AMD Expands Fusion Strategy with Petaflop Supercomputer
Back in June 2008, I suggested Sun Microsystems could accelerate its Network.com compute grid with GPU-based nodes. Sun never did, but it looks like AMD is going to give this idea a whirl. Last week at the Consumer Electronics Show (CES), AMD CEO Dirk Meyer previewed the company’s one petaflop GPU-based supercomputer: the Fusion Render Cloud. The system will be built from AMD CPUs and GPUs and is due to go online in the second half of 2009.
The Render Cloud will be used to process high-definition (HD) video content and stream it to mobile devices. This is the same content that today is confined almost exclusively to high-end PCs, game consoles, and HD TVs. From the AMD press release:
The system is being designed to enable content providers to deliver video games, PC applications and other graphically-intensive applications through the Internet “cloud” to virtually any type of mobile device with a web browser without making the device rapidly deplete battery life or struggle to process the content. The AMD Fusion Render Cloud will transform movie and gaming experiences through server-side rendering – which stores visually rich content in a compute cloud, compresses it, and streams it in real-time over a wireless or broadband connection to a variety of devices such as smart phones, set-top boxes and ultra-thin notebooks. By delivering remotely rendered content to devices that are unable to store and process HD content due to such constraints as device size, battery capacity, and processing power, HD cloud computing represents the capability to bring HD entertainment to mobile users virtually anywhere.
The system will also be available for large-scale rendering projects, aimed at studios and gaming companies and other CG content developers.
The Render Cloud will initially contain more than 1,000 ATI Radeon 4870 GPUs alongside some number of Phenom II CPUs. But the GPUs are what make the system so computationally dense. Since each 4870 graphics chip delivers around 1.2 teraflops of computing power, it is the GPUs that will deliver the majority of the system FLOPs. According to Meyer, the system will be the most powerful GPU-accelerated supercomputer ever built. Supposedly, it will draw just one-tenth the power of a CPU-based petaflop super.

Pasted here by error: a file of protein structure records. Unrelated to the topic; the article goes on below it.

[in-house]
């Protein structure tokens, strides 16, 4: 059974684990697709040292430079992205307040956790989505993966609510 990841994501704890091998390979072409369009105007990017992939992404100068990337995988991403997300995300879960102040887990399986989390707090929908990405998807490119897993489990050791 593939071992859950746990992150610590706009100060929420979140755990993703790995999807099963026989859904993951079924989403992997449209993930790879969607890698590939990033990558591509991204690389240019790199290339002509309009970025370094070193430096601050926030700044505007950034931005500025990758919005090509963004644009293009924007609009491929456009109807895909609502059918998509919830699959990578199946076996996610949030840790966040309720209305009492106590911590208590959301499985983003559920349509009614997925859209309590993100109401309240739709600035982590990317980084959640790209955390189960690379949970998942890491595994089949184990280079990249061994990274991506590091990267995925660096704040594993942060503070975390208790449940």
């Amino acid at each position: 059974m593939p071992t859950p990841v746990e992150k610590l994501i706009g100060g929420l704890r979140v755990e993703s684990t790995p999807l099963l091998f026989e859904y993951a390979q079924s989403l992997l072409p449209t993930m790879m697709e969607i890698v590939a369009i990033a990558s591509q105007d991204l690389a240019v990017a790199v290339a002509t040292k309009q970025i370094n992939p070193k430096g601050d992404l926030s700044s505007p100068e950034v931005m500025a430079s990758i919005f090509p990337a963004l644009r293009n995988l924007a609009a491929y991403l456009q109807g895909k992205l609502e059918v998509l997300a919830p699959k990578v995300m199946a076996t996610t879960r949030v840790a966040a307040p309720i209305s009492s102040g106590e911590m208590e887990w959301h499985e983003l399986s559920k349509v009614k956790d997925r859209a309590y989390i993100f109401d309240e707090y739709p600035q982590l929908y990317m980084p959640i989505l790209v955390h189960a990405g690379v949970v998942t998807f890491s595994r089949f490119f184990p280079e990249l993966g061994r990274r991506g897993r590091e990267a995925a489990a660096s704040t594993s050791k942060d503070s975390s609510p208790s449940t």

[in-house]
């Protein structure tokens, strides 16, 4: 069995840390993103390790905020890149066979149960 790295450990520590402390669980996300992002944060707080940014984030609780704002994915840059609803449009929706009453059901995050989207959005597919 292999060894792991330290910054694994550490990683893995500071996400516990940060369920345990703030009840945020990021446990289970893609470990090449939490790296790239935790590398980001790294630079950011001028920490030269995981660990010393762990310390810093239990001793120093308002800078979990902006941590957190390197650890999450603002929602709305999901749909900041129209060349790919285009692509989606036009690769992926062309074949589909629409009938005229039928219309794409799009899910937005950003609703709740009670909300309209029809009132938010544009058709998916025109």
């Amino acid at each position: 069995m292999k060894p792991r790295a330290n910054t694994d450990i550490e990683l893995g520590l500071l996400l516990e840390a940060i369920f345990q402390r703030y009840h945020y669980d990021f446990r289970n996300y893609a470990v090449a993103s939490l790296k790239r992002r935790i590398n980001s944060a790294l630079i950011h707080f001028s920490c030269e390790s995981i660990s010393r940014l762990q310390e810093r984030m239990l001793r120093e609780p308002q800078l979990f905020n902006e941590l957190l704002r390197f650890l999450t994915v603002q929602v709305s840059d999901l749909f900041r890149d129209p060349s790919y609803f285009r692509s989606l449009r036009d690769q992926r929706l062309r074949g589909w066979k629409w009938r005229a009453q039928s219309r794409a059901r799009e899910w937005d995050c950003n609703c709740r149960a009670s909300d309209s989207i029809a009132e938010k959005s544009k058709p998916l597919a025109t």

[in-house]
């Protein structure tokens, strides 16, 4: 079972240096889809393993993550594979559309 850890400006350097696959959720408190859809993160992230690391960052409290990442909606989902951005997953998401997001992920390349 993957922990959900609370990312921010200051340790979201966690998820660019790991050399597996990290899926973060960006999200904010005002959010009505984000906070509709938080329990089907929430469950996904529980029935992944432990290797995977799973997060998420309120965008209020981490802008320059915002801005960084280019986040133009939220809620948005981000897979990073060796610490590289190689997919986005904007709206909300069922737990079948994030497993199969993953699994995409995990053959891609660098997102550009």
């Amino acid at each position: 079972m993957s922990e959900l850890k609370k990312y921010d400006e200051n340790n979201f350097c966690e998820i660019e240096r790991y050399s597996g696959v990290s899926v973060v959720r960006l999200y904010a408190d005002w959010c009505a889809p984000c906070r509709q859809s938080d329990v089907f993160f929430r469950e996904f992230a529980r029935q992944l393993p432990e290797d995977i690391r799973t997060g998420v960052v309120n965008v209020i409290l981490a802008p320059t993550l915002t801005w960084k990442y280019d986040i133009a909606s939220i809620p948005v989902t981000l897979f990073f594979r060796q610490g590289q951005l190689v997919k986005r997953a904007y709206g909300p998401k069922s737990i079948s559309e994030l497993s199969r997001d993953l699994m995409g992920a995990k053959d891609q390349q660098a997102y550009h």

The real secret sauce to the Render Cloud is the OTOY software (PDF), which enables cinematic quality 3D content to be delivered to a vanilla Web browser. The server-hosted OTOY engine renders HD video and compresses the data so that it can be sent via wireless or broadband connections. If network latency is to be an issue, it wasn’t apparent in the Render Cloud-driven Web demo of the Mercenaries 2 video game.
The rationale for the Render Cloud is that since mobile devices like smart phones, ultrathin notebooks and netbooks lack discrete graphics chips, a render utility can deliver high definition games and video to a much wider audience than is currently the case. The same platform can also send these media streams into a television set top box.
The Render Cloud announcement was part of AMD’s new “Fusion” strategy, the company’s latest mantra for next-generation computing. Its original meaning of offering CPU-GPU hybrid chips has apparently been expanded to include the broader tenets of accelerated computing, which AMD defines thusly:
- A computer will include general and specialized processors.
- A processor will be chosen to handle a given task based on its ability to provide optimal performance in terms of compute power, media processing, and presentation, as well as energy efficiency and cost.
- Software will take advantage of the best hardware for a given processing task without specifying how or where the processing is actually done.
- Developers will have high-level tools for writing parallel applications.
The model is reminiscent of Cray’s adaptive supercomputing strategy and fits in nicely with AMD’s unique market position as a chipmaker. As the only provider of both CPUs and GPUs, AMD seems more determined than ever to leverage its mixed offerings against Intel and NVIDIA. Considering AMD is currently being outgunned by superior Intel x86 technology, using the ATI graphics division to push heterogeneous computing is a natural way to create some differentiation.
From Meyer’s perspective, the days of Moore’s Law-driven performance in a CPU-centric world are over. Mobile computing and the demand it is generating for new user experiences are transforming the computing landscape. “In the past, processor companies like AMD really changed the world,” said Meyer. “Now I think the world is changing us.”